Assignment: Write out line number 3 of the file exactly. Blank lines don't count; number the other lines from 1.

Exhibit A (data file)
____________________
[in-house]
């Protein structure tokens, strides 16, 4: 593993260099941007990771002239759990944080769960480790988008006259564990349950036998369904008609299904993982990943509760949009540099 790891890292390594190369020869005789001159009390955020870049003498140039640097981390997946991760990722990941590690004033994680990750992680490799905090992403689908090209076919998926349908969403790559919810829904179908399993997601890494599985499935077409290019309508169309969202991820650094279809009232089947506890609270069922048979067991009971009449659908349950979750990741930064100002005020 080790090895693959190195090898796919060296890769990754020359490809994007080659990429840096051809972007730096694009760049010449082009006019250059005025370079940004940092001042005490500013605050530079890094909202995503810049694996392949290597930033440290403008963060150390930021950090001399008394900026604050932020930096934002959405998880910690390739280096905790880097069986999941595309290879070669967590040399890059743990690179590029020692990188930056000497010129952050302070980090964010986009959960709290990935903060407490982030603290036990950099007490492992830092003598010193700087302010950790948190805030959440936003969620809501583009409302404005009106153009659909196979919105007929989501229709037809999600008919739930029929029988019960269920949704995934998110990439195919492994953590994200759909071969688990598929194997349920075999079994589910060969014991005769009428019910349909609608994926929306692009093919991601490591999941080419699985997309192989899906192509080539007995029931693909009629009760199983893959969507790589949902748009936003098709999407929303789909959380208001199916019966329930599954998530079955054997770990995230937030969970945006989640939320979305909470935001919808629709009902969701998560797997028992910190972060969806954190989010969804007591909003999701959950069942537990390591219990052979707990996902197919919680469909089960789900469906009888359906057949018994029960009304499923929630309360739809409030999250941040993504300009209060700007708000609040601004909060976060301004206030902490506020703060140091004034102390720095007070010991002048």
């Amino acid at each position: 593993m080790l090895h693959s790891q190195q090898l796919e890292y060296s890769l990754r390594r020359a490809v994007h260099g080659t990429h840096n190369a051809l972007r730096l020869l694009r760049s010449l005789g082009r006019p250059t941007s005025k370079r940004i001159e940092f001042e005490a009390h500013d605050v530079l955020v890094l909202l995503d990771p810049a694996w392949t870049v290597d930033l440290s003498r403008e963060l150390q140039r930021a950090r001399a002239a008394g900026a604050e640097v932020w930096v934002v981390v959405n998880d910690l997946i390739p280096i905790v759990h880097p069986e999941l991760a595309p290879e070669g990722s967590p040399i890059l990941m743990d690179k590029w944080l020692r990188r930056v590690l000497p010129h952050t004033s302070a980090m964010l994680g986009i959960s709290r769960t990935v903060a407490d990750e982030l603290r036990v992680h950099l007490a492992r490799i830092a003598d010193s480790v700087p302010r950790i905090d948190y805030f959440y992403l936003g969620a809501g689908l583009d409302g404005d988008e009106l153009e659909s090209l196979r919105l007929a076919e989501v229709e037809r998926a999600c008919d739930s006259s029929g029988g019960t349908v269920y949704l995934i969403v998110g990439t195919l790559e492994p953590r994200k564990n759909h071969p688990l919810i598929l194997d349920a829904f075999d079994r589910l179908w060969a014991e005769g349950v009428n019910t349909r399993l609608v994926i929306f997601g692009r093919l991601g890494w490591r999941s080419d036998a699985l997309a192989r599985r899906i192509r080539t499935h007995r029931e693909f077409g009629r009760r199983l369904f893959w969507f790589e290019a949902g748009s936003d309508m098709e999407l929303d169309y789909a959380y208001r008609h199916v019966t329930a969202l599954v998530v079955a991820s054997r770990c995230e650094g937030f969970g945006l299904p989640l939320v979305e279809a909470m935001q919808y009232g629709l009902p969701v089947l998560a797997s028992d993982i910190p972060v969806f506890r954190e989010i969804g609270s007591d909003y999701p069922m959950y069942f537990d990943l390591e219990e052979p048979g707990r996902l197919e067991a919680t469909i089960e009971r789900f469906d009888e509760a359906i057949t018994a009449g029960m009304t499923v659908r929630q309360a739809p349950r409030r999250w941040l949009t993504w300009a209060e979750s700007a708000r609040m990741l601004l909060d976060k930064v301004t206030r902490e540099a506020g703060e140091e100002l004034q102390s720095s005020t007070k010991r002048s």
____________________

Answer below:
């Amino acid at each position: 593993m080790l090895h693959s790891q190195q090898l796919e890292y060296s890769l990754r390594r020359a490809v994007h260099g080659t990429h840096n190369a051809l972007r730096l020869l694009r760049s010449l005789g082009r006019p250059t941007s005025k370079r940004i001159e940092f001042e005490a009390h500013d605050v530079l955020v890094l909202l995503d990771p810049a694996w392949t870049v290597d930033l440290s003498r403008e963060l150390q140039r930021a950090r001399a002239a008394g900026a604050e640097v932020w930096v934002v981390v959405n998880d910690l997946i390739p280096i905790v759990h880097p069986e999941l991760a595309p290879e070669g990722s967590p040399i890059l990941m743990d690179k590029w944080l020692r990188r930056v590690l000497p010129h952050t004033s302070a980090m964010l994680g986009i959960s709290r769960t990935v903060a407490d990750e982030l603290r036990v992680h950099l007490a492992r490799i830092a003598d010193s480790v700087p302010r950790i905090d948190y805030f959440y992403l936003g969620a809501g689908l583009d409302g404005d988008e009106l153009e659909s090209l196979r919105l007929a076919e989501v229709e037809r998926a999600c008919d739930s006259s029929g029988g019960t349908v269920y949704l995934i969403v998110g990439t195919l790559e492994p953590r994200k564990n759909h071969p688990l919810i598929l194997d349920a829904f075999d079994r589910l179908w060969a014991e005769g349950v009428n019910t349909r399993l609608v994926i929306f997601g692009r093919l991601g890494w490591r999941s080419d036998a699985l997309a192989r599985r899906i192509r080539t499935h007995r029931e693909f077409g009629r009760r199983l369904f893959w969507f790589e290019a949902g748009s936003d309508m098709e999407l929303d169309y789909a959380y208001r008609h199916v019966t329930a969202l599954v998530v079955a991820s054997r770990c995230e650094g937030f969970g945006l299904p989640l939320v979305e279809a909470m935001q919808y009232g629709l009902p969701v089947l998560a797997s028992d993982i910190p972060v969806f506890r954190e989010i969804g609270s007591d909003y999701p069922m959950y069942f537990d990943l390591e219990e052979p048979g707990r996902l197919e067991a919680t469909i089960e009971r789900f469906d009888e509760a359906i057949t018994a009449g029960m009304t499923v659908r929630q309360a739809p349950r409030r999250w941040l949009t993504w300009a209060e979750s700007a708000r609040m990741l601004l909060d976060k930064v301004t206030r902490e540099a506020g703060e140091e100002l004034q102390s720095s005020t007070k010991r002048s």